Alright, so you knew I was going to have a field day with this one, right? Good guess.
In an increasingly changing world, in which cars are getting ever smaller while baby strollers are approaching the size of light tanks, it’s somewhat reassuring to know that even as the NFL’s powers that be do everything they can to try to morph our national pastime into glorified flag football, the more things change, the more they stay the same.
I came away from Super Bowl XV with several observations, one of which, as always, is that despite our repeated protestations to the contrary, defense still wins championships. Indeed, two of the last three Super Bowls, including Sunday’s tilt, have largely been won on defense. Even in the big game’s most prolific offensive performance in its history, three years ago, the championship was ultimately decided on a game-changing defensive play, when former first-round edge rusher Brandon Graham stormed into the backfield and stripped Tom Brady of the ball to all but seal the Lombardi trophy for Philadelphia.
Although he was named the game’s MVP for a record fifth time, Tom Brady’s selection as the most valuable player was, in my estimation, only about forty percent a result of his play on the field, although it was certainly top-notch. The remaining sixty percent was, I believe, a combination of wanting make a great PR move, and excite the geriatric segment of the population, ten thousand of whom turn 65 every day, and an unending desire for the league to stick it to Bill Belichick, who was a rare spectator, and had to suffer the humiliation of watching the very same quarterback who won him six Super Bowls win a seventh while wearing a different uniform.
But my biggest takeaway from this game was that as I watched it unfold, I kept saying to myself, ‘Tua can do that’. ‘Tua can make that throw just as well as Brady’. Maybe even better nowadays. Meanwhile, the guy who just a few days ago was being touted as arguably the best quarterback in the game — and rightly so — Patrick Mahomes, couldn’t so much as score a touchdown, and had a passer rating of 52 point something. As far as I can recollect, the only other two times a Super Bowl team has failed to score a touchdown were in January 1972, when the Dolphins lost to the Cowboys 24-3 and two years ago, when Brian Flores’ Patriots defense held the Rams to three points. To be sure, Mahomes was playing behind an offensive line that was missing at least two starters. Unfortunately, many of the people who are probably willing to excuse the Chiefs’ loss because of the state of their offensive line weren’t willing to give Miami’s rookie quarterback an inch of leeway last season, despite his playing behind an OL that was, itself, starting multiple rookies. Mahomes still made some jaw-dropping throws throughout the game, several of which were either dropped or in one case caught out of bounds by his receivers. But to me, the real lesson here is that, as Jimmy Johnson said before one Super Bowl a few years back, the game won’t be won by the team that makes the most great plays, it will be won by the team that makes the fewest bad plays.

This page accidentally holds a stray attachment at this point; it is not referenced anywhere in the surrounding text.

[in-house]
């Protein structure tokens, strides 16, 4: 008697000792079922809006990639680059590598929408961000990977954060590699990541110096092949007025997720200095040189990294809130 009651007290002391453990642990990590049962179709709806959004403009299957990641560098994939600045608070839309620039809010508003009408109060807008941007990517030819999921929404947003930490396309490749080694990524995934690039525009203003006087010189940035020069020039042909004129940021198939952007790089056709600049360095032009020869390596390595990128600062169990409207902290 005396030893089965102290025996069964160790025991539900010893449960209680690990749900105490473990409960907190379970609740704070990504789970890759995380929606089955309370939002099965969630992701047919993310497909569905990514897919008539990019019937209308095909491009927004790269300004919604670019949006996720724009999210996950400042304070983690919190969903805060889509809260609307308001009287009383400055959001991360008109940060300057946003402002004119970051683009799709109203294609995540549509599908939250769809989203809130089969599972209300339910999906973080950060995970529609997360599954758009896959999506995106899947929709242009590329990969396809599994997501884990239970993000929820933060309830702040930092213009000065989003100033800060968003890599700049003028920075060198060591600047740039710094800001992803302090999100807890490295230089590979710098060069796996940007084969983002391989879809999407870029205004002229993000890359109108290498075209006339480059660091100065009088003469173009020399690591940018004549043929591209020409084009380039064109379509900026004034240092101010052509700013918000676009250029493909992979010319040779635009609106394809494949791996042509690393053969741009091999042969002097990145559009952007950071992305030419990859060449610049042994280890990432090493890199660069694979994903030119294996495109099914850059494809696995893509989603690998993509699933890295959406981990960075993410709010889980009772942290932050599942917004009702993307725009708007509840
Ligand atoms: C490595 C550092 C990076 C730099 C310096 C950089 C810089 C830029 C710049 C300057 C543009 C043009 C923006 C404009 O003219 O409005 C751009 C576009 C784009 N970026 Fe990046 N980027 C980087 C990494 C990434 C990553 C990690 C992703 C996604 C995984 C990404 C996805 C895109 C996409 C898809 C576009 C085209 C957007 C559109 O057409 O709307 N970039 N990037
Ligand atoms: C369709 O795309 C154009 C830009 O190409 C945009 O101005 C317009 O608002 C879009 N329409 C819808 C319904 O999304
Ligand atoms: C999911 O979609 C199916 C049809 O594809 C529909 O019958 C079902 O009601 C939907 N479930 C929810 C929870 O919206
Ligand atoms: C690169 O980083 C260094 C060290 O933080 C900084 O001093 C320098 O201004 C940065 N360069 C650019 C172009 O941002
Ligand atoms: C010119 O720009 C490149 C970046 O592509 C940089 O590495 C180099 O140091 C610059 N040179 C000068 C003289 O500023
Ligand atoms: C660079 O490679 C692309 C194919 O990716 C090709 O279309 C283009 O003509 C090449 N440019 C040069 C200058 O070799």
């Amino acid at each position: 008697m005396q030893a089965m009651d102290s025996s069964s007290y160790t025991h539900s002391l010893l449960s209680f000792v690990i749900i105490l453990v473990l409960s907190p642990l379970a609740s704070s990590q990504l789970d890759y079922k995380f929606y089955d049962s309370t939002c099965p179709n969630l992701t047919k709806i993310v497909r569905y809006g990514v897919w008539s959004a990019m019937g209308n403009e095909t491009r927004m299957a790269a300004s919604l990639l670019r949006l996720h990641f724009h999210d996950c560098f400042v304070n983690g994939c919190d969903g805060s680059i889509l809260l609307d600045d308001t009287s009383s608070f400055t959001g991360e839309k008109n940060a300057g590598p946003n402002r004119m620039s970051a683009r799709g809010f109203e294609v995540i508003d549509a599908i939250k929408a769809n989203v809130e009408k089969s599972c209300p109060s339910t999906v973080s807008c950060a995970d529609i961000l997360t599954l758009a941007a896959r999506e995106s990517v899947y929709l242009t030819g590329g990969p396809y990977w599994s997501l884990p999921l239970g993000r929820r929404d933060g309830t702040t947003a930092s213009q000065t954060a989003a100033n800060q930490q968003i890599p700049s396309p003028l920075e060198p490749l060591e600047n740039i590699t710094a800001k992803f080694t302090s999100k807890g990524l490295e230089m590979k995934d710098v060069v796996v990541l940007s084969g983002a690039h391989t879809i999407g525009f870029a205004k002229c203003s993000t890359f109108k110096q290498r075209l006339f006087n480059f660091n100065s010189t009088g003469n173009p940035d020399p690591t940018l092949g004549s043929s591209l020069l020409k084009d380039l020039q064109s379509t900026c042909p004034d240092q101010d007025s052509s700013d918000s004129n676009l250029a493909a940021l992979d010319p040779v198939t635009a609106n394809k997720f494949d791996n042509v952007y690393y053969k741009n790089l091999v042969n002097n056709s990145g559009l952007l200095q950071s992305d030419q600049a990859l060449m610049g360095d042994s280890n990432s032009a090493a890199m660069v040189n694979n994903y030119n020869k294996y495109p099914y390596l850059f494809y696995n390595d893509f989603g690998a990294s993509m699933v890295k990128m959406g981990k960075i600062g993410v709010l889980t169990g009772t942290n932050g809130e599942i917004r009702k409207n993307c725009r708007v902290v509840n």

This brings us back to Tagovailoa. One way that the NFL game definitely has changed is that nowadays, moving the chains and time of possession/field position advantage matters more than ever, and you can bet that when this organization drafted him, they had an eye on the Tom Brady/Joe Montana model of quarterbacking, rather than the Marino/Roethlisberger and, if you like, the Justin Herbert style of play. So, you won't see the Dolphins’ quarterback throw the ball a zillion times for over three hundred yards? Tagovailoa did that in the season finale at Buffalo, and got a Herbertian result for his efforts: multiple interceptions, at least one of which probably wasn’t his fault, and a loss.